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R.I. defense contractors struggle to recruit


A Governor's Workforce Board study published last month reported that defense industry employers are finding a lack of qualified engineers in the state. But despite a sixth of each class concentrating in engineering - and a suffering state economy where unemployment currently stands at 11 percent - defense sector employers rarely reach out to the University, and engineers often look elsewhere after graduation, some concentrators said.  

Engineering students at Brown said there are a myriad of reasons that students may not be going to work for these firms. A factor that several students mentioned is that engineers often look to continue their education after college. Though Dingyi Sun '12 said he is interested in going into defense contracting, he said he wants to "get the education portion of my life over with" and will pursue his PhD at Caltech next year.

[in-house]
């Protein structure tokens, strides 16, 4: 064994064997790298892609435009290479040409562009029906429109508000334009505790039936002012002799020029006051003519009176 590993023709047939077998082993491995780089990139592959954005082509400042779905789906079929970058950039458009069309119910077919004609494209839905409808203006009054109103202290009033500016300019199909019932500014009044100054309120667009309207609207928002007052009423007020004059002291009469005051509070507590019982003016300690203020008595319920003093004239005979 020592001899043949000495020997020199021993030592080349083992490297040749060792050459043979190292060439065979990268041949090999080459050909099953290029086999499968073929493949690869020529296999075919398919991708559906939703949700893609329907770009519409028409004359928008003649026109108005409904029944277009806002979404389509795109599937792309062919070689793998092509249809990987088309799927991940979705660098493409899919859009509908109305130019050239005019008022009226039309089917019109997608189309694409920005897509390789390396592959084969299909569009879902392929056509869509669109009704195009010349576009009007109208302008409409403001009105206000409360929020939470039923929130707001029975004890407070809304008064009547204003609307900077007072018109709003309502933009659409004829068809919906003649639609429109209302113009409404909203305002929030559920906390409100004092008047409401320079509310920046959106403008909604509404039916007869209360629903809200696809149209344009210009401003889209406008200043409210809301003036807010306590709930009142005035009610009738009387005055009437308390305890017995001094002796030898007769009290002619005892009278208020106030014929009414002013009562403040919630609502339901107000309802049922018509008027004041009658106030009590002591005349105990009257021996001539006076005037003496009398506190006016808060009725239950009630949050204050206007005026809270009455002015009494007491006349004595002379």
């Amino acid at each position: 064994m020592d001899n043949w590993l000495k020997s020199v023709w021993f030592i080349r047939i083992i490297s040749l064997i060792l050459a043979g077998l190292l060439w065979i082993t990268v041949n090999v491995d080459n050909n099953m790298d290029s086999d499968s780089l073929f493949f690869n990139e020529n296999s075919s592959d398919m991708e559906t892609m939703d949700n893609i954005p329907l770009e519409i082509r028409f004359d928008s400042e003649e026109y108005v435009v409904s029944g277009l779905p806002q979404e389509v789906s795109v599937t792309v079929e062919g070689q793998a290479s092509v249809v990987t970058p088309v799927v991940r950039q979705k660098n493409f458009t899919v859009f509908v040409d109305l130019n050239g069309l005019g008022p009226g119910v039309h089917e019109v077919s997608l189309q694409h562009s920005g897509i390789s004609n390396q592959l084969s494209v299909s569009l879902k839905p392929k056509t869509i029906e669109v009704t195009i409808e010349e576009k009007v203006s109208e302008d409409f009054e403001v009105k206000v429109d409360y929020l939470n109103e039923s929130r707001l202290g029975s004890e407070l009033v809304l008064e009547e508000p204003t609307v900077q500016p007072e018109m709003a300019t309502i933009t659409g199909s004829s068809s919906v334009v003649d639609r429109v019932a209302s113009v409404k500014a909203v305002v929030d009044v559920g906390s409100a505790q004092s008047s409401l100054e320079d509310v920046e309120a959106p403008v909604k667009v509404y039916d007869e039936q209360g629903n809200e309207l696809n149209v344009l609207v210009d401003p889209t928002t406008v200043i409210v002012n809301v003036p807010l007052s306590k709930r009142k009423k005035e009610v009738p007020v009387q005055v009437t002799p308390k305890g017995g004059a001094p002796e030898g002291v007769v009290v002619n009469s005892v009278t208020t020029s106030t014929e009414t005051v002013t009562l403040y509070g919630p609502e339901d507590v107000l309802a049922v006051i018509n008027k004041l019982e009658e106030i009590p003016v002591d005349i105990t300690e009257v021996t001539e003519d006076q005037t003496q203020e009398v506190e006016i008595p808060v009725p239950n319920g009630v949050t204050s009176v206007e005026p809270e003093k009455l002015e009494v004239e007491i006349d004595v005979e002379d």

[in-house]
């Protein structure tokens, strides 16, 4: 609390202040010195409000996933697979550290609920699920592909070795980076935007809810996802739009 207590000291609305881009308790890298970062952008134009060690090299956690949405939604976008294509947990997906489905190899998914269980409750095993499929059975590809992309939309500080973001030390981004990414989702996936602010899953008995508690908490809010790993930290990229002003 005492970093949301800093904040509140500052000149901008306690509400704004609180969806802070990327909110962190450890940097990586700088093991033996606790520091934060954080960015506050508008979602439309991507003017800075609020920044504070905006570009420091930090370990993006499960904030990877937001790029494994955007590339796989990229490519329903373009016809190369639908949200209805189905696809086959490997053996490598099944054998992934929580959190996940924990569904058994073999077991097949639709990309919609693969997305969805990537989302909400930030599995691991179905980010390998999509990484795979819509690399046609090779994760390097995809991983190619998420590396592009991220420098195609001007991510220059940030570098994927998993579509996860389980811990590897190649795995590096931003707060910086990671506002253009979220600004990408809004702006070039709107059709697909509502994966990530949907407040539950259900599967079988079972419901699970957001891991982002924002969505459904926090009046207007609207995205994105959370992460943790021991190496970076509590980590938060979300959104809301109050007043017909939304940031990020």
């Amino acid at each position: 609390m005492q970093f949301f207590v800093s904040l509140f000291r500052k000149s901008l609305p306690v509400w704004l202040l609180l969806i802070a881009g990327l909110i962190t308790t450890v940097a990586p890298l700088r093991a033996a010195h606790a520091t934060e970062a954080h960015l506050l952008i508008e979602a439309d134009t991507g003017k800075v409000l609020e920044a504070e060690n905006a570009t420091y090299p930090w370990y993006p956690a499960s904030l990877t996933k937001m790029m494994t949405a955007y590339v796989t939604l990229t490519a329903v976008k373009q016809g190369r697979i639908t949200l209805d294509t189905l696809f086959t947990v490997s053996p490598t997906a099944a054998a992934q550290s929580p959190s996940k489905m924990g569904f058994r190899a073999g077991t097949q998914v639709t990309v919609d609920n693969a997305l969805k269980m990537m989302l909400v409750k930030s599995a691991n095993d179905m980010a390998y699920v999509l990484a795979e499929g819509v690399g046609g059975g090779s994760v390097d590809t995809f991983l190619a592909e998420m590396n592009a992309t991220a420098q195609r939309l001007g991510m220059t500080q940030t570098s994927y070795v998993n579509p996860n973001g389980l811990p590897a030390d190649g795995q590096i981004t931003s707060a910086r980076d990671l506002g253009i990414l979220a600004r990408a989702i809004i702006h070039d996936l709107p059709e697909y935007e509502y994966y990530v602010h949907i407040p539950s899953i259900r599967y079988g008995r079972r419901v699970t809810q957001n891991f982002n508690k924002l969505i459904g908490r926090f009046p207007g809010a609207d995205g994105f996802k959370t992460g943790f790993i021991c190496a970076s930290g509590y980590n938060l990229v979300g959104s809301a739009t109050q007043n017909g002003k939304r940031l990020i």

"Defense is usually where I find the most innovation," he said.

Lawrence Larson, dean of the school of engineering, said numbers show that going on to graduate school after college is a popular option. While about a third of Brown engineers go into engineering firms when they graduate, another third move on to graduate schools of various types, and about one third go into finance, he said.

Though the study shows defense contractors are seeking to hire new engineers, the firms are not well known on campus. "Personally, I think there is a problem in getting defense contractors to come to our career fairs," Sun said. Other types of engineering companies, such as computer and electrical ones, often frequent career fairs, but defense companies are almost never present, he said.

Kelsey MacMillan '12, who is studying civil engineering, said she shares a similar sentiment. These types of firms "don't really come through Brown at all," she said, adding that "Brown just doesn't have a relationship (with them)."

Rick Brooks, executive director of the Governor's Workforce Board, said the organization is working to enhance both student interest and company outreach. He said it is important that these companies create connections with students while they are still undergraduates, by providing internships, research and other opportunities. This way, he said, students can see the "exciting work that's being done" within the companies, while companies will also have the opportunity to see the "caliber of students" and be more inspired to reach out to them.



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